Students collaborate to create first ‘PSU Campus-Community Green Guide’
PITTSBURG, Kan. — Students in the Department of Communication at Pittsburg State University have been working to develop the first “PSU Campus-Community Green Guide” with input from the Pittsburg business community and the Pittsburg Area Chamber of Commerce.
“The guide will be a tool to increase awareness of the ‘green’ community within our region and efforts here at Pitt State,” project leader Emily Ruble, a senior from Independence, Kansas, said in a press release.
Using a grant provided by the PSU Student Sustainability Fee Council, she and her classmates in Alicia Mason’s Strategic Communication class will make the guide available to future incoming students and the public through the university’s sustainability webpage starting this fall.
Trends show such a guide is important to consumers and employees, according to PSU. 80 percent of them report considering a company’s environmental and social commitment before making a purchase and 79 percent of hiring prospects look for companies with positive environmental credentials when seeking new employment, the university said in its release.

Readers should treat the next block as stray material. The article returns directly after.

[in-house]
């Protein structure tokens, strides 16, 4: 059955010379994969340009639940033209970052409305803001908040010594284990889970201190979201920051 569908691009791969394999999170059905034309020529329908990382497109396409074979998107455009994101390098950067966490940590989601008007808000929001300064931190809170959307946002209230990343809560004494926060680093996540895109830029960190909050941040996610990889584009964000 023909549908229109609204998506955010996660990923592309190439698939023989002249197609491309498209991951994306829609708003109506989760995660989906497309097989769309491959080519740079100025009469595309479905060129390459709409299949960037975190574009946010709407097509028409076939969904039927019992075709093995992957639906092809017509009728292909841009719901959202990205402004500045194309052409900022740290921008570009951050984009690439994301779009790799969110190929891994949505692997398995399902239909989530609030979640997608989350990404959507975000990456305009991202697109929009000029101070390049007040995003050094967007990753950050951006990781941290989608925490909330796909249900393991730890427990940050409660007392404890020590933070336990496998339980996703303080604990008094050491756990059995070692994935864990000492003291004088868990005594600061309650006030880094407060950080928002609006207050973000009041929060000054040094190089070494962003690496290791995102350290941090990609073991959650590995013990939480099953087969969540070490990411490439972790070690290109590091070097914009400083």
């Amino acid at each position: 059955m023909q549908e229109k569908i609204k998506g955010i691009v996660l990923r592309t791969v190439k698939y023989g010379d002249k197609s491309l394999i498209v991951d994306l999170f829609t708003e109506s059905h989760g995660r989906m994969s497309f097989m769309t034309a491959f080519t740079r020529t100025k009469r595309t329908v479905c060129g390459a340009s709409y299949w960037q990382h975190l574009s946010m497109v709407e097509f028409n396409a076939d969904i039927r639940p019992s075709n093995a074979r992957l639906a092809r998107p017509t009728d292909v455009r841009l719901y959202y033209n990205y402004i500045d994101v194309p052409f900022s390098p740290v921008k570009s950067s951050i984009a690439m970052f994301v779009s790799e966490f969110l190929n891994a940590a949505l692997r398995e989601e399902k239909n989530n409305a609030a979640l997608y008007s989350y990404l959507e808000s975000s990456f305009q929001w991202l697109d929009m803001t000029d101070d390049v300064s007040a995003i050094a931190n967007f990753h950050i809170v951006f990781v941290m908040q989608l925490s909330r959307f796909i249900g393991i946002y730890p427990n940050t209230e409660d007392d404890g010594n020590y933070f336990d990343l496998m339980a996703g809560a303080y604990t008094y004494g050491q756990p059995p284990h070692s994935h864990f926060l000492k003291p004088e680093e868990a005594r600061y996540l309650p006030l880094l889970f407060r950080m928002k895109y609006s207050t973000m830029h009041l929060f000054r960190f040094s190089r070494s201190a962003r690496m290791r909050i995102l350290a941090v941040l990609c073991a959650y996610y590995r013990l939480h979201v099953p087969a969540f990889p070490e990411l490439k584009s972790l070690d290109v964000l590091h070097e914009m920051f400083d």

The guide will highlight local businesses that engage in sustainability-focused or socially responsible business practices — for example, those that locally source supplies and materials, or are responsible with regard to energy, waste, and water — and that responded to the group’s request.
The guide also will create awareness about the university’s sustainability initiatives and behaviors.
“Sustainability is really Pitt State’s best kept secret,” Ruble said. “You look at grounds keeping and how at the stadium parking lot, the overflow water goes into the watering system. The campus is heated with steam instead of fossil fuels. There is campus-wide recycling and the buildings have motion-sensor lights. And there are ways for students to get involved through Students 4 Sustainability. It’s all-encompassing.”
In the community, Ruble points to local businesses like TOAST restaurant, which buys local produce and local eggs and uses vegetable scraps to create stock for soups, and second-hand shops that sell gently used clothing and other items.
Ruble noted that the project aligns with the university’s 2018-22 strategic plan and continued focus on sustainability.
“We want to get word out, and at the same time we want to inspire others to look at their own practices and maybe improve,” she said.
She and her team members, which include Emmerson Tice (publicity), Nicholas DellaCamera (writing/print production), Lucas Allen (print production), and Bailey Kenny (client relations), also see the project as a valuable hands-on learning experience, according to the release.